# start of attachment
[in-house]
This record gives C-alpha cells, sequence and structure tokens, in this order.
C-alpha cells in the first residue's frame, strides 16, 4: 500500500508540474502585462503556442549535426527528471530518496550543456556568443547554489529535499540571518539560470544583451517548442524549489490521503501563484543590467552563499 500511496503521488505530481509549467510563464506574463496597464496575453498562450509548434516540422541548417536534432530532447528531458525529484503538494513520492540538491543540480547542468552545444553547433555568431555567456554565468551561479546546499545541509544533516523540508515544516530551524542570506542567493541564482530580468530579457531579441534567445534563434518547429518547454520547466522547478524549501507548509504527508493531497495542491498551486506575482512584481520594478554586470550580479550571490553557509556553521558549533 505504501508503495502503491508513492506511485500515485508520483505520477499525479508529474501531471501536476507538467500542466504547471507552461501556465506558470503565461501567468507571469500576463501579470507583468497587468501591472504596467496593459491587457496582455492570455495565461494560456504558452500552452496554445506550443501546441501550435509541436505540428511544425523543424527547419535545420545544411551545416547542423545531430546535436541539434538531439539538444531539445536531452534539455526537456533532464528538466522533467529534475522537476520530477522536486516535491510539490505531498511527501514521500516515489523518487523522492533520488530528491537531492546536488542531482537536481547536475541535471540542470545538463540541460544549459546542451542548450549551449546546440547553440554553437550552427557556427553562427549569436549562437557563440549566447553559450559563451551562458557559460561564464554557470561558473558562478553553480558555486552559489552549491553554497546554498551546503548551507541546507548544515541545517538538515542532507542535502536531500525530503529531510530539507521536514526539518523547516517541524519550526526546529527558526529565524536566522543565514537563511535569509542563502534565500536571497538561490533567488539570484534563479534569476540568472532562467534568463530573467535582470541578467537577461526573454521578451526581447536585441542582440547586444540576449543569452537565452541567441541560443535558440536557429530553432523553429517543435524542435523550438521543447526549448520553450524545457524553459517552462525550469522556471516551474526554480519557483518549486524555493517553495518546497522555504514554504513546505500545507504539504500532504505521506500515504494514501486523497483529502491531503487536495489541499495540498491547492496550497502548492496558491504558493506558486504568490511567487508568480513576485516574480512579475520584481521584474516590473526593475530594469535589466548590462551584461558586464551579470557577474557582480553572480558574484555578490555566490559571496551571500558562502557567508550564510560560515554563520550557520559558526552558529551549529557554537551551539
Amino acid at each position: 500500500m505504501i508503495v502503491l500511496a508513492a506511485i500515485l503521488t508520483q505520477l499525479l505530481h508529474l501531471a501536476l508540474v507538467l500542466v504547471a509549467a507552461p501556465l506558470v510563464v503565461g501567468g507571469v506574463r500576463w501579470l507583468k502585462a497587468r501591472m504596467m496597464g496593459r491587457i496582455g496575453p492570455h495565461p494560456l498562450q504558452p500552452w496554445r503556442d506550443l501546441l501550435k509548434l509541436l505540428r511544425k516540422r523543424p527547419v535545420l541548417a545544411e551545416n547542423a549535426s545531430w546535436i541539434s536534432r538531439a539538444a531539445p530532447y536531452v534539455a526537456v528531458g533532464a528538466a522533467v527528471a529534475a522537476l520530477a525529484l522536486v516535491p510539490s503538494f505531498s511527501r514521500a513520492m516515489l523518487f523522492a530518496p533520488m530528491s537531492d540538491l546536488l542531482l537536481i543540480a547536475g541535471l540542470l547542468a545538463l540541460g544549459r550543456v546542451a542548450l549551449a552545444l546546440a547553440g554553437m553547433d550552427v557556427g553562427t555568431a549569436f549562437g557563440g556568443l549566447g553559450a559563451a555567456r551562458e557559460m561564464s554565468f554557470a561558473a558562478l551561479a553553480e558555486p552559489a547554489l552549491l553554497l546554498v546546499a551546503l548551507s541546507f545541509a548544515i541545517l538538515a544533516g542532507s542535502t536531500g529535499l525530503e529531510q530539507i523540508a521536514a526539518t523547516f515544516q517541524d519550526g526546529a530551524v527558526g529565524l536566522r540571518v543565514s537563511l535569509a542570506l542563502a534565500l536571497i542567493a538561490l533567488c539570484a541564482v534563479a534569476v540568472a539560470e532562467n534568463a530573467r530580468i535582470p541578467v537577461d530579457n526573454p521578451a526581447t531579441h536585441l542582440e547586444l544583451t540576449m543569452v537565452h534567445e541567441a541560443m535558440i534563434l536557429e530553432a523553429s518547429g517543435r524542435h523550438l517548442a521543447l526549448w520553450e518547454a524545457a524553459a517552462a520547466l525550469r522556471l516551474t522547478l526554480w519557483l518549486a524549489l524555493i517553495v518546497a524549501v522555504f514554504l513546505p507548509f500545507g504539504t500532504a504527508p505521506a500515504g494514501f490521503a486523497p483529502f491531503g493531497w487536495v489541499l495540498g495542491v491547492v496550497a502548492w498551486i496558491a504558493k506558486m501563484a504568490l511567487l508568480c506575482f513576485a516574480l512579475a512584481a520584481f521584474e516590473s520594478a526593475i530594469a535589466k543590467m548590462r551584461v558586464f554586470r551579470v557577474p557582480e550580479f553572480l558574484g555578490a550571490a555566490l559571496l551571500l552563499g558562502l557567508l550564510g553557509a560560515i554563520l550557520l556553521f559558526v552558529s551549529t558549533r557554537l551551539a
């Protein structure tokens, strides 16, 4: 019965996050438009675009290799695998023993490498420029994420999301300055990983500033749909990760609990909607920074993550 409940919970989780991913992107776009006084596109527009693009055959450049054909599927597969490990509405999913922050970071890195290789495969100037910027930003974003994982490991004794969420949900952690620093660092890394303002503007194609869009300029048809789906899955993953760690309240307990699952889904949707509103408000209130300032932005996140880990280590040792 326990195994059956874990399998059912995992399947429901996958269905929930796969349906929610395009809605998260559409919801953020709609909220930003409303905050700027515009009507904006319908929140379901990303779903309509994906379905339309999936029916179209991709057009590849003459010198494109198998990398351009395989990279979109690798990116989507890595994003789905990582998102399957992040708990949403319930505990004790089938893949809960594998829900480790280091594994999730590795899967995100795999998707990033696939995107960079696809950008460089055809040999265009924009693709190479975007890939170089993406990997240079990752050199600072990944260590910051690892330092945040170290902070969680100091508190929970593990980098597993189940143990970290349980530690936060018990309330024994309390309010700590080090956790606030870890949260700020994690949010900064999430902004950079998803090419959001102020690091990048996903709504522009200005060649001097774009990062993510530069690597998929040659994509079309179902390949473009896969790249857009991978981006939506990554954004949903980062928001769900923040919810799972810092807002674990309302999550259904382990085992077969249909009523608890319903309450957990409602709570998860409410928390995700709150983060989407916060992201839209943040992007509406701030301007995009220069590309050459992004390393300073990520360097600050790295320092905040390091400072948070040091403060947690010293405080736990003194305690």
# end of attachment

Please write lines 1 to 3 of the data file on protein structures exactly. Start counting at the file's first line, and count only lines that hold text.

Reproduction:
[in-house]
This record gives C-alpha cells, sequence and structure tokens, in this order.
C-alpha cells in the first residue's frame, strides 16, 4: 500500500508540474502585462503556442549535426527528471530518496550543456556568443547554489529535499540571518539560470544583451517548442524549489490521503501563484543590467552563499 500511496503521488505530481509549467510563464506574463496597464496575453498562450509548434516540422541548417536534432530532447528531458525529484503538494513520492540538491543540480547542468552545444553547433555568431555567456554565468551561479546546499545541509544533516523540508515544516530551524542570506542567493541564482530580468530579457531579441534567445534563434518547429518547454520547466522547478524549501507548509504527508493531497495542491498551486506575482512584481520594478554586470550580479550571490553557509556553521558549533 505504501508503495502503491508513492506511485500515485508520483505520477499525479508529474501531471501536476507538467500542466504547471507552461501556465506558470503565461501567468507571469500576463501579470507583468497587468501591472504596467496593459491587457496582455492570455495565461494560456504558452500552452496554445506550443501546441501550435509541436505540428511544425523543424527547419535545420545544411551545416547542423545531430546535436541539434538531439539538444531539445536531452534539455526537456533532464528538466522533467529534475522537476520530477522536486516535491510539490505531498511527501514521500516515489523518487523522492533520488530528491537531492546536488542531482537536481547536475541535471540542470545538463540541460544549459546542451542548450549551449546546440547553440554553437550552427557556427553562427549569436549562437557563440549566447553559450559563451551562458557559460561564464554557470561558473558562478553553480558555486552559489552549491553554497546554498551546503548551507541546507548544515541545517538538515542532507542535502536531500525530503529531510530539507521536514526539518523547516517541524519550526526546529527558526529565524536566522543565514537563511535569509542563502534565500536571497538561490533567488539570484534563479534569476540568472532562467534568463530573467535582470541578467537577461526573454521578451526581447536585441542582440547586444540576449543569452537565452541567441541560443535558440536557429530553432523553429517543435524542435523550438521543447526549448520553450524545457524553459517552462525550469522556471516551474526554480519557483518549486524555493517553495518546497522555504514554504513546505500545507504539504500532504505521506500515504494514501486523497483529502491531503487536495489541499495540498491547492496550497502548492496558491504558493506558486504568490511567487508568480513576485516574480512579475520584481521584474516590473526593475530594469535589466548590462551584461558586464551579470557577474557582480553572480558574484555578490555566490559571496551571500558562502557567508550564510560560515554563520550557520559558526552558529551549529557554537551551539